Geologically controlled sandy beaches

How does geology affect what our sandy beaches look like and how they change?

Te Aka Mātuatua School of Science

Image not foundOur sandy beaches are constantly changing, and understanding this is critical with climate change. This paper reviews how many of our beaches have rocks, reefs and headlands, and the ways this needs to be considered for management.

Dr Shari Gallop and her collaborators have published an important paper that considers how coastal management should account for geological features: Geologically controlled sandy beaches: Their geomorphology, morphodynamics and classification

Beaches that are geologically controlled by rock and coral formations are the rule, not the exception. This paper reviews the current understanding of geologically controlled beaches, bringing together a range of terminologies (including embayed beaches, shore platform beaches, relict beaches, and perched beaches, among others) and processes, with the aim of exploring the multiple ways in which geology influences beach morphology and morphodynamics.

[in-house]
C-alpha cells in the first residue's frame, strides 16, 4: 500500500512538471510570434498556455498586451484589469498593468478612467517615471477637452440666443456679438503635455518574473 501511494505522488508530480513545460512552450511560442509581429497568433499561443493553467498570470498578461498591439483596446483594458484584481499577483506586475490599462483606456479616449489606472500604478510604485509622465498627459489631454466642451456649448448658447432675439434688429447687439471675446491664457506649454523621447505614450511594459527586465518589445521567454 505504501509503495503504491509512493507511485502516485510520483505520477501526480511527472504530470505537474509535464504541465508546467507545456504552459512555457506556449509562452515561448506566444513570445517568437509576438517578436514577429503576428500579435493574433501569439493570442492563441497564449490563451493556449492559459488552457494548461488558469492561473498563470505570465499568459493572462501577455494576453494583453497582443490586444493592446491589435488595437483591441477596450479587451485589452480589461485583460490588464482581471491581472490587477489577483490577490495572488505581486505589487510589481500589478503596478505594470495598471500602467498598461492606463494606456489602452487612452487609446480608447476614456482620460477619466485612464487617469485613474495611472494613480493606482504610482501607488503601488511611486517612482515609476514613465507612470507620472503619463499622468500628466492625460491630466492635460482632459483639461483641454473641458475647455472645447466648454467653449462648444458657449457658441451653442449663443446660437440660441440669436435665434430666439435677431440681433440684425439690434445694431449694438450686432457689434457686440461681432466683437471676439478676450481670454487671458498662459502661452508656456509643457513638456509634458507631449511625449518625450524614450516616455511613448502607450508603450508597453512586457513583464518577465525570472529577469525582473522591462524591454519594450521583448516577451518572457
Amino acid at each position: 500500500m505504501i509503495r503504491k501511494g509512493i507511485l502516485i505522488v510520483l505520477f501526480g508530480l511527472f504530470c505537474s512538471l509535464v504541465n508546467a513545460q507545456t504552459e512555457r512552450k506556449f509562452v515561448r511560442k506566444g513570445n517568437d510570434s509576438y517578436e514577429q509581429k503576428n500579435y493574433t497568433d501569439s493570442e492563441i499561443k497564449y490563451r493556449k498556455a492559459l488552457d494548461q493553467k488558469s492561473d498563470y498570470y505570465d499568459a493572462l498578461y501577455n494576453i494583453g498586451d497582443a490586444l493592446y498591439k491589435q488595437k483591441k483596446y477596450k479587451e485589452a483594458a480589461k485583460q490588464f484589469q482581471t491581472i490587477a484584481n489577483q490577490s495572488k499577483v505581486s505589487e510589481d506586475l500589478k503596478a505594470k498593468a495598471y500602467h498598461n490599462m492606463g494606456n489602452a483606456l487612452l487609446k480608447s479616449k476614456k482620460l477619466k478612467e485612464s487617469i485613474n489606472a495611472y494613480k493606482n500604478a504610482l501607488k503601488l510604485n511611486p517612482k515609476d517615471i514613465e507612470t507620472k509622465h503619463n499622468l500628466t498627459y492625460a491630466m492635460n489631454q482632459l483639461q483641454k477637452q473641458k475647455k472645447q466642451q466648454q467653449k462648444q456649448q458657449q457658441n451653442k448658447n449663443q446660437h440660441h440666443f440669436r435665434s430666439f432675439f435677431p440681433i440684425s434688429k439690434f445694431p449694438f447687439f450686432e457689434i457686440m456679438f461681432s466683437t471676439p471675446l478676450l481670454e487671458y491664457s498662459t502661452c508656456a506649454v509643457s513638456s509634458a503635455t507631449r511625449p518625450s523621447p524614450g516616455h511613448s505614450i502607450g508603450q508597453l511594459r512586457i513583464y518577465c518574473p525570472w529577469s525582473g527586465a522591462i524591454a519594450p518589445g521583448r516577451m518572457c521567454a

We bring these processes together by presenting a conceptual model of alongshore and cross-shore levels of geological control. Given the prevalence of geologically controlled beaches along the world's coasts, it is paramount for coastal management to consider how these beaches differ from unconstrained beaches and avoid applying inappropriate models and tools, especially with our uncertain future climate.

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Read the full research publication Geologically controlled sandy beaches: Their geomorphology, morphodynamics and classification.

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Dr Shari Gallop

Honorary Lecturer

Iwi: Ngāti Maru, Te Rarawa<br /><br />I work at Pattle Delamore Partners (PDP) in Tauranga and have an honorary lectureship at the University of Waikato.